The loan players looked their best hope. Wilson tried a free kick from somewhere out near Strutt’s North Mill which Lumley saved reasonably easily, Mason Mount got a sight of goal but spooned a shot over while unbalanced. I thought QPR had a decent appeal for a penalty on 53 minutes but I haven’t seen it back since and in the ensuing Derby counter attack Scowen picked up a yellow card for a typical bit of ratting. Ten minutes later Luongo saw yellow for much the same. Luke Freeman was tackled and the ball went out of play. Derby throw in. In amongst the obvious calls there were, to put it mildly, some odd refereeing decisions.

QPR’s best chance of the match came at the midway point of the second half. Bright Osayi-Samuel, so often our outstanding attacking hope recently, beat Scott Malone in the air in the first instance and then along the ground for pace in the second. His low cross from the byline tempted Roos into a dive in vain leaving Tomer Hemed with an open goal tap in if only he’d set off slightly earlier or been half an inch taller.

That stirred something resembling a response from the home team, with Marriott now on up front and Lumley visibly delighted to see Mount’s one on one effort come back into his arms through a combination of his glove and the post. But QPR continued to play what I’d go as far as to say was pretty well. There was the usual time wasting and shithousery, which we’ve been all too ready to engage in away from home this season when drawing games – have some self-respect and ambition lads, with nothing to play for what exactly are we protecting a nil nil draw for? But that nil nil draw could easily have been a hard fought one nil win had substitute Matt Smith got better connection on a Wszolek cross on 81 minutes. When the former Fulham target man did get a full forehead on a cross in the last minute of normal time it beat Roos all ends up but missed the top corner.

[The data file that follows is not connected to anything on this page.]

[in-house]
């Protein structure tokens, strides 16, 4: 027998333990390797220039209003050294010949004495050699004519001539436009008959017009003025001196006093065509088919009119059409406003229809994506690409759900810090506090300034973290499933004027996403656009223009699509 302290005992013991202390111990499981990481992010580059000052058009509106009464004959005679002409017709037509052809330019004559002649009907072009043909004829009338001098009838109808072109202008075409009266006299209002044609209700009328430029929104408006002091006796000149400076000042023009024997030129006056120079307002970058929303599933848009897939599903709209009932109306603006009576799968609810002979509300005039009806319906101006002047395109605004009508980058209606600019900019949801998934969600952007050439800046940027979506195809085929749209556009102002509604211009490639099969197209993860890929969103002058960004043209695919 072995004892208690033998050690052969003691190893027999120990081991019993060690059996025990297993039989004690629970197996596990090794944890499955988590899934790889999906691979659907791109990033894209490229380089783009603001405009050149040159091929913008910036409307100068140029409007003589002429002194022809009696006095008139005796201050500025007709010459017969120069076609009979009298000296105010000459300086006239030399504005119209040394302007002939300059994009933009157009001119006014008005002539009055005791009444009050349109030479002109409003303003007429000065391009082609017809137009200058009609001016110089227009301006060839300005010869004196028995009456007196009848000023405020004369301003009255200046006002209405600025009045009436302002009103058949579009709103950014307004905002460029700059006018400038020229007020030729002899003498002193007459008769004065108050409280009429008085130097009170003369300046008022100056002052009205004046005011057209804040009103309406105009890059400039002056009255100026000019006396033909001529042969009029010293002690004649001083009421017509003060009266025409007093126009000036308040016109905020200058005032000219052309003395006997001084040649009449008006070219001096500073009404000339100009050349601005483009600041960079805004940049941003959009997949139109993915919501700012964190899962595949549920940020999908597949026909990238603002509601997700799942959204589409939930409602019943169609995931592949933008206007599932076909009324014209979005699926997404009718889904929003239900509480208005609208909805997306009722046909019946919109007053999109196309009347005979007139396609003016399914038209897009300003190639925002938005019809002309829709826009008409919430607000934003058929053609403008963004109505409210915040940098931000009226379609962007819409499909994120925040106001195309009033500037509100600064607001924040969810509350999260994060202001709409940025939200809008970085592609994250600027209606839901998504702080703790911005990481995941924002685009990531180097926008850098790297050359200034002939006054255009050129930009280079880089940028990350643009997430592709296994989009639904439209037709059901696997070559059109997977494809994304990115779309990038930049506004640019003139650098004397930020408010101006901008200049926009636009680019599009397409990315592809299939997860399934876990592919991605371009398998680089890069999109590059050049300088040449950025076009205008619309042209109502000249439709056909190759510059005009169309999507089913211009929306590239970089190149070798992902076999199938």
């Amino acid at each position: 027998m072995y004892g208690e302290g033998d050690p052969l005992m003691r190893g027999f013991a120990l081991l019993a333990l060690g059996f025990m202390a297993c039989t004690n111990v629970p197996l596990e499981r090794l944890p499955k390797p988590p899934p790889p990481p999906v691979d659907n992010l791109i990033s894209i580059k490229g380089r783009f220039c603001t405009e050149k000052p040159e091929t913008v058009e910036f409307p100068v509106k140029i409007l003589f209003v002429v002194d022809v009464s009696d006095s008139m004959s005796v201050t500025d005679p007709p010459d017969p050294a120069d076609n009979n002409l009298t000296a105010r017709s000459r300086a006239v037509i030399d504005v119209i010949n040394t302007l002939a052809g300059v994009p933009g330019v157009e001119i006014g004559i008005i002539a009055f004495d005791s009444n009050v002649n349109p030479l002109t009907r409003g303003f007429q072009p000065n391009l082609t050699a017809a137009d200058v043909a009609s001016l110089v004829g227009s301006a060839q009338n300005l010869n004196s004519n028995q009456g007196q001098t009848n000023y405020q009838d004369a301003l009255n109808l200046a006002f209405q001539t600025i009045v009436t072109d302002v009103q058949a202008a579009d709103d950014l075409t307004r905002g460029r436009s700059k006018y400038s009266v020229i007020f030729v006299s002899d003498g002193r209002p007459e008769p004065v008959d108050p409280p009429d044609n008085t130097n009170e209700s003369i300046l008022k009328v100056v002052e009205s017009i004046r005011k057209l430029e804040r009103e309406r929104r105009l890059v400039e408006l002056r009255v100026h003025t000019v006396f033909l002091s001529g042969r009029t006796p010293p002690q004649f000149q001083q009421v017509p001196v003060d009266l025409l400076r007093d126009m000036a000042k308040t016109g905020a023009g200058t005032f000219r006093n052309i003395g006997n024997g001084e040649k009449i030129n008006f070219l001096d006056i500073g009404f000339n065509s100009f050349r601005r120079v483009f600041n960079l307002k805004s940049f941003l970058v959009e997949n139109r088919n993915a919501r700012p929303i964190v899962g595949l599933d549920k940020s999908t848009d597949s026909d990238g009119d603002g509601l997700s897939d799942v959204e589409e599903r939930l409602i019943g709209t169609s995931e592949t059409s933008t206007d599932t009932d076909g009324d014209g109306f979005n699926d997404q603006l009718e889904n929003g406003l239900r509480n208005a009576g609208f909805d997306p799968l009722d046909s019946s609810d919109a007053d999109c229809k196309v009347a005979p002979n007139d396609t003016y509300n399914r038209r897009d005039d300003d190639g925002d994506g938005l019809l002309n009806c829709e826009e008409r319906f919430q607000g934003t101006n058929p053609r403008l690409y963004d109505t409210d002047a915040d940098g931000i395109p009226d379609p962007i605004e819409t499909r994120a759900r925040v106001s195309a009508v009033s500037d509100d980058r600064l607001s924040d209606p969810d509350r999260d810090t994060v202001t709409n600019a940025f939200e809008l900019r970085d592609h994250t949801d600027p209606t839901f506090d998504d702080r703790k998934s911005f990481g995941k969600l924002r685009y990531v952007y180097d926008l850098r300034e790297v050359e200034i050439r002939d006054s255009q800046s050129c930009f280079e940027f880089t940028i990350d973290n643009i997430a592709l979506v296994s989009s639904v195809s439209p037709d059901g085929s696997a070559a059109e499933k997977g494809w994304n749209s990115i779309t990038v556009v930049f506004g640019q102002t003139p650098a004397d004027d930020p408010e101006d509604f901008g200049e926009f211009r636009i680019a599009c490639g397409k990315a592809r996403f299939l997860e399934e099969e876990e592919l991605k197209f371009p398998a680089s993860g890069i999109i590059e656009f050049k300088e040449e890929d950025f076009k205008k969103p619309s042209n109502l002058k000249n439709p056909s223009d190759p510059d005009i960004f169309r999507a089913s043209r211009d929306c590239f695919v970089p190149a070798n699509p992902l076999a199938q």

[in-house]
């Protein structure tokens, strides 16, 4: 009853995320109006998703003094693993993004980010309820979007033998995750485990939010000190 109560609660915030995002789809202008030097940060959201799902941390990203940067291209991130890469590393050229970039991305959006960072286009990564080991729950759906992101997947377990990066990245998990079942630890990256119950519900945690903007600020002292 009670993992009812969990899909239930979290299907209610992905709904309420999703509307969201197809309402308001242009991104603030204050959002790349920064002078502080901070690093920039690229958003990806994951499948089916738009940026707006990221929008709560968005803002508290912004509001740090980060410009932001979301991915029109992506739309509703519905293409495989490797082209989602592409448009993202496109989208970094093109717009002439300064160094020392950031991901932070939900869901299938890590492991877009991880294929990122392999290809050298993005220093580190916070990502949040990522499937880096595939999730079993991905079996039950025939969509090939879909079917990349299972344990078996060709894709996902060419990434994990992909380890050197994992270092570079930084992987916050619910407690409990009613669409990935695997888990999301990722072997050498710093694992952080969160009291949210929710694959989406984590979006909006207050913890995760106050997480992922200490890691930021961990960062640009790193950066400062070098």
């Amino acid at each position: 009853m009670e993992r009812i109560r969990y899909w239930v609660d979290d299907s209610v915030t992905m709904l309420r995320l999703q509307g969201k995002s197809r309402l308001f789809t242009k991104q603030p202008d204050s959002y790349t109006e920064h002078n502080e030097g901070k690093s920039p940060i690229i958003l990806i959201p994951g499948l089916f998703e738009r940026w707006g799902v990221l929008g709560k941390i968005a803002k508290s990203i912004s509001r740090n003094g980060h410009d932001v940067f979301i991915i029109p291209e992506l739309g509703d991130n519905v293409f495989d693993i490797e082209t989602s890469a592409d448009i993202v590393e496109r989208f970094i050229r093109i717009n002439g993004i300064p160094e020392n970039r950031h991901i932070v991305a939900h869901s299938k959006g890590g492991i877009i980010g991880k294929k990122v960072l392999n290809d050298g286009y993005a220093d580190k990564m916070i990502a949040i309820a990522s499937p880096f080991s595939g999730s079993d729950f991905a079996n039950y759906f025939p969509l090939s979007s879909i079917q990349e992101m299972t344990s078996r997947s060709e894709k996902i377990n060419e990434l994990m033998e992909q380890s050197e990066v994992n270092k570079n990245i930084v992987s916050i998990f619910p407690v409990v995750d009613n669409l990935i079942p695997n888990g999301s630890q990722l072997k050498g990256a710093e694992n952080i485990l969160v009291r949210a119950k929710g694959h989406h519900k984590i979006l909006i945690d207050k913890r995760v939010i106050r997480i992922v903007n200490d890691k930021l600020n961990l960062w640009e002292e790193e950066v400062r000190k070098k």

Still, a point is not to be sniffed at when you’ve been as bereft as QPR of late. What came next was cruel.

First of all, nine minutes of added time. Nine. In actual fact, Webb ended up playing more than 12. Now this has been a bugbear of mine all season. In the Championship now, as soon as you take the lead in a game, or not even that if you’re an away side, the time wasting begins. Blatantly, flagrantly, obviously. Sometimes as little as 15 minutes into a game. Throw ins passed around between would-be takers, keepers swapping the sides of their goal kicks, prolonged debates over corners and free kicks, substitutes completing a lap of honour at the speed of Thora Hird before trudging off, goalies catching routine crosses and then falling theatrically to the ground in several stages like a collapsing ironing board. We’ve had it done to us, and we’ve done it to other teams. It’s cheating, it’s rife, and the referees have not only done nothing about it and allowed it to fester, they’ve actually been willing participants and facilitated it – refusing to issue yellow cards other than the odd token gesture here and there, as we saw with the Blackburn keeper on Friday, and spending all afternoon pointing at their watch only to add a nominal amount of time to the end of the game that bears no relation to anything that went before it. Including, it should be said, this same referee against this same opponent in the first meeting at Loftus Road before Christmas. “Prior to the equaliser he’d been another example of a referee enabling and encouraging time wasting by failing to do anything about some pretty flagrant clock running,” we said of him that day.